Trade, Aid and Climate Policies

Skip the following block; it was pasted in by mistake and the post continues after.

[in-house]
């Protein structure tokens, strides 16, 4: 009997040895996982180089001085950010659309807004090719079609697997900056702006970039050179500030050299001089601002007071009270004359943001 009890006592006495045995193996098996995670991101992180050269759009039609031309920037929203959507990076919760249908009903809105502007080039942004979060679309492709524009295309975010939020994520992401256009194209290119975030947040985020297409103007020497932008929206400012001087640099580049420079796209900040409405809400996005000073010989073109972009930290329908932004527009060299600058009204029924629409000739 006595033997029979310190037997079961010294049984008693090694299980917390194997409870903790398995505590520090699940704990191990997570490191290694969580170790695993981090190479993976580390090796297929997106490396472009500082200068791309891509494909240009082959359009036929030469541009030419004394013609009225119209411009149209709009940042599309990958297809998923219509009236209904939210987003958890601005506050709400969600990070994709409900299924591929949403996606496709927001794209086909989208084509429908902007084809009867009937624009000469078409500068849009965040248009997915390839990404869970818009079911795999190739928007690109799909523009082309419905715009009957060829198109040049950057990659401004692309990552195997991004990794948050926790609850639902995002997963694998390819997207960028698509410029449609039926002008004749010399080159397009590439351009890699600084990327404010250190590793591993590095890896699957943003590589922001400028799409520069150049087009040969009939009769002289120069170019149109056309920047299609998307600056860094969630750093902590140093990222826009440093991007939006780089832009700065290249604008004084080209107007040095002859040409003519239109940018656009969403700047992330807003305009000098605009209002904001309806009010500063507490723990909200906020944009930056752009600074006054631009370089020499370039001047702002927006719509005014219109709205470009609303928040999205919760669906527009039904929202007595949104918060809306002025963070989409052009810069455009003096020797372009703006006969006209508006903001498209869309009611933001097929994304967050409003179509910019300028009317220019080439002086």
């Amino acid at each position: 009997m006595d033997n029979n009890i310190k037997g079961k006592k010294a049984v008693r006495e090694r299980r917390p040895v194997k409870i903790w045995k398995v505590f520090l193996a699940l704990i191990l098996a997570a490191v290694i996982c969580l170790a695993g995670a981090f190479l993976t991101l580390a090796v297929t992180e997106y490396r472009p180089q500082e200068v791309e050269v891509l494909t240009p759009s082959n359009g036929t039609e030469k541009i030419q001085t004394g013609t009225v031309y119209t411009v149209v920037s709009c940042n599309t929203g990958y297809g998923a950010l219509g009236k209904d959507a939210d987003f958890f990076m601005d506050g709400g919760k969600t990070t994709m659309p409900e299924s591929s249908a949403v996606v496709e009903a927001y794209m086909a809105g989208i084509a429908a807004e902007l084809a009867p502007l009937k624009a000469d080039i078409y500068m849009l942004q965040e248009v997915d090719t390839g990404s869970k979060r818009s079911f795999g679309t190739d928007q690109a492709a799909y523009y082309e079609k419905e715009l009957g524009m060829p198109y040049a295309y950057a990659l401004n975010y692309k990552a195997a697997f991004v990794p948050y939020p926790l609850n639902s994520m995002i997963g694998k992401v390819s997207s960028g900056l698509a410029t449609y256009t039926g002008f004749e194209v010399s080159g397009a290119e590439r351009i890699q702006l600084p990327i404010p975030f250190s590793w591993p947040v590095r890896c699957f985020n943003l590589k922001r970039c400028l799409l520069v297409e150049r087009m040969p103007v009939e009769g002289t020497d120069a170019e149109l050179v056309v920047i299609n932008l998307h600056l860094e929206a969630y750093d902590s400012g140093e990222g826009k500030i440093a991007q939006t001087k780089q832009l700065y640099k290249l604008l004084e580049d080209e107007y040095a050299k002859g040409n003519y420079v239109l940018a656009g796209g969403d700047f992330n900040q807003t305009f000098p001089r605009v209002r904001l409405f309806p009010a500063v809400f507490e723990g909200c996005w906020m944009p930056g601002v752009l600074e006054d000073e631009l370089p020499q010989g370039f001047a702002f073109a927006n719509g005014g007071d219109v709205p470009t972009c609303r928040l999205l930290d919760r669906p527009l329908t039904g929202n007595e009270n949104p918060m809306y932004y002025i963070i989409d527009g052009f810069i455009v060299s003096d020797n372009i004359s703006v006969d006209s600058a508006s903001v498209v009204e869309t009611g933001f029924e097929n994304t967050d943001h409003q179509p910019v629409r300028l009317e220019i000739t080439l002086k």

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Public policies in trade, aid and agriculture have the power to either support or marginalize small-scale food producers and agricultural biodiversity. Some well-intentioned public policies have unintentional and even harmful consequences, especially when control over resources is concentrated in the hands of corporations and a few powerful individuals. Agricultural policies have been malformed by structural adjustment, the conditions for debt financing by the World Bank and the International Monetary Fund which have been used in the global South since the 1980s to force a reduction in public spending and increase trade liberalization, including removing protective mechanisms against dumping, such as supply management boards and tariffs on imports.

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